Landscapes of Competition in the Expansion of International Technology Startups
When firms expand internationally, they often think that the competitive advantages that made them successful in their domestic markets would automatically translate to their new global markets. For instance, Sequoia’s existing brand resonated effectively with Indian entrepreneurs, requiring minimum adaptation for its entry into the Indian market. Due to the difficulty of imitating Intel’s chip design and manufacturing technologies, the company has reaped substantial profits from supplying semiconductors to Chinese consumers. Variations in the competitive environment often coincide with variations in client preferences. Consumer-appealing products in one market may be utterly meaningless in another.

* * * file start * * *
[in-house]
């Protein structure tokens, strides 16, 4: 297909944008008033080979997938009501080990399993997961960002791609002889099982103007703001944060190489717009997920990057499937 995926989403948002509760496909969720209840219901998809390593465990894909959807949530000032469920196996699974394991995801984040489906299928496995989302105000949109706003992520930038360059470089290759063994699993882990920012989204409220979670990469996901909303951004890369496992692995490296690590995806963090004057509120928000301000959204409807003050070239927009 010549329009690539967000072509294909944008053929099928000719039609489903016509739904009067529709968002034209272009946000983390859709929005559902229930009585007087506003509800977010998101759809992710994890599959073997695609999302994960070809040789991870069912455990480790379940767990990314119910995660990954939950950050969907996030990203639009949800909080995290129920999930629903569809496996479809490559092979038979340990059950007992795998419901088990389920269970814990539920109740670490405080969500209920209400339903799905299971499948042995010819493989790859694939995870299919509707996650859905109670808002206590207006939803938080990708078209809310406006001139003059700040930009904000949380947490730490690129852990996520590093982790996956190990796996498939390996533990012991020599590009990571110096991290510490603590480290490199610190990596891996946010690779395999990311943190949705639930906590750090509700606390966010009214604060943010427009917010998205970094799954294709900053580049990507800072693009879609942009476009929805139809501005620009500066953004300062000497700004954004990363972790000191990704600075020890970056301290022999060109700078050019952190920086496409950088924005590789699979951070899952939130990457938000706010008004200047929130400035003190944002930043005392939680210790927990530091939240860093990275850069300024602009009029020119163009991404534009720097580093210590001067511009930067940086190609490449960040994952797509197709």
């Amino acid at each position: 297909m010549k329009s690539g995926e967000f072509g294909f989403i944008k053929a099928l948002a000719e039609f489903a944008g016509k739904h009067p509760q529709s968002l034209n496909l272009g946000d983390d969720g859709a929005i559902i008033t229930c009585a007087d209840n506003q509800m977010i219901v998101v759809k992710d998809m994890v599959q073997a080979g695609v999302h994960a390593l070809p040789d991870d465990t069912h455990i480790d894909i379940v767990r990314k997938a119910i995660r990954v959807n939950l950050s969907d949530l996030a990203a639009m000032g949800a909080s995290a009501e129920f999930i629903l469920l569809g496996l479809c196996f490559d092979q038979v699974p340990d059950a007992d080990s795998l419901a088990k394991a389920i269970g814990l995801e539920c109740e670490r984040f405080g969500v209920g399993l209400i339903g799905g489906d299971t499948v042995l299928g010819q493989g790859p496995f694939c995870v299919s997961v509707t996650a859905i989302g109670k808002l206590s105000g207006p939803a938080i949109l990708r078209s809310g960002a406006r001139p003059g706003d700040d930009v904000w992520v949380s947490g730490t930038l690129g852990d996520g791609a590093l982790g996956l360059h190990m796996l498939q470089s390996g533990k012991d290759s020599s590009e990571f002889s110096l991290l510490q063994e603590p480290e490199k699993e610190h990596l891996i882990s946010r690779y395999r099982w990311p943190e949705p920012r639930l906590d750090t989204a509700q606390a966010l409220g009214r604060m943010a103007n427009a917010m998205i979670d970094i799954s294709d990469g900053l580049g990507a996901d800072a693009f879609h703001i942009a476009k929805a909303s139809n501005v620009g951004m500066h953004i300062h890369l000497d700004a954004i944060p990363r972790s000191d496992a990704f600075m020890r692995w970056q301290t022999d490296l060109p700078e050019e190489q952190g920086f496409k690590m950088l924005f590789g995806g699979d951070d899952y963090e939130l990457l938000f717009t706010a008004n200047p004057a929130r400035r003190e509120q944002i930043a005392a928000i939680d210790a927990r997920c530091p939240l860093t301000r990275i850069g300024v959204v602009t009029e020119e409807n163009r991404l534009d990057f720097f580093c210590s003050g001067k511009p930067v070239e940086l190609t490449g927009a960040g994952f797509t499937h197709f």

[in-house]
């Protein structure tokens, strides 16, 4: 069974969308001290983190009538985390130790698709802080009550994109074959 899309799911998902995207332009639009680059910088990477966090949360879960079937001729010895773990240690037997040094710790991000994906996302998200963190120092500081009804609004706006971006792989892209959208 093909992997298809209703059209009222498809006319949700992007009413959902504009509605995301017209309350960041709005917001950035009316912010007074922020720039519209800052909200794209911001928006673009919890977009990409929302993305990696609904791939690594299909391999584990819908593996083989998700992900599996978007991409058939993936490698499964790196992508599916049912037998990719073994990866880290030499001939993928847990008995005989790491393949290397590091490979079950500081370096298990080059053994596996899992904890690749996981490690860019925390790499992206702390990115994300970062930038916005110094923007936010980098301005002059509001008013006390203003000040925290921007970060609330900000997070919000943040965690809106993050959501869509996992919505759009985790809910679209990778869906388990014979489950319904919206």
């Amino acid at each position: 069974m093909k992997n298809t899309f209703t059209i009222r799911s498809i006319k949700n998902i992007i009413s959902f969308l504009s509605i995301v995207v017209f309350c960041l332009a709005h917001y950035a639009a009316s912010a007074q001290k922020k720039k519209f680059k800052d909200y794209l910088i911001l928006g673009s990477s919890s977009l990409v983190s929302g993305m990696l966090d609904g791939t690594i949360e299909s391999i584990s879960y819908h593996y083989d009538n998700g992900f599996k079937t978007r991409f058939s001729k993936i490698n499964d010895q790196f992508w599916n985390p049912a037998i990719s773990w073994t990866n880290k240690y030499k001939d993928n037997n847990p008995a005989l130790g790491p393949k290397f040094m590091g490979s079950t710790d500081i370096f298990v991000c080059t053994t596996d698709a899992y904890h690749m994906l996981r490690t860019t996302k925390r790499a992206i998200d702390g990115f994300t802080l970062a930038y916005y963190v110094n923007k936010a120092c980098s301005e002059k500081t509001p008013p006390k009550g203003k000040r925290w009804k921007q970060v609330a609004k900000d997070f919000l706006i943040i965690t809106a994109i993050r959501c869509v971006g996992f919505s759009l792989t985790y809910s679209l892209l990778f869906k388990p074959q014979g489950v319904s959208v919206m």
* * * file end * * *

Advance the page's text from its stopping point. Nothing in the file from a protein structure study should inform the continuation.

A company’s desire and capacity to adapt to these variations in a new market will determine its success or failure. In certain instances, it may be able to make slight modifications to an existing strategy to bridge the gap between your home market and local circumstances.
Local rivalry and client preferences might affect your prospects of international growth success. Remember that leaving and seeking possibilities elsewhere is not always a terrible option if everything else fails.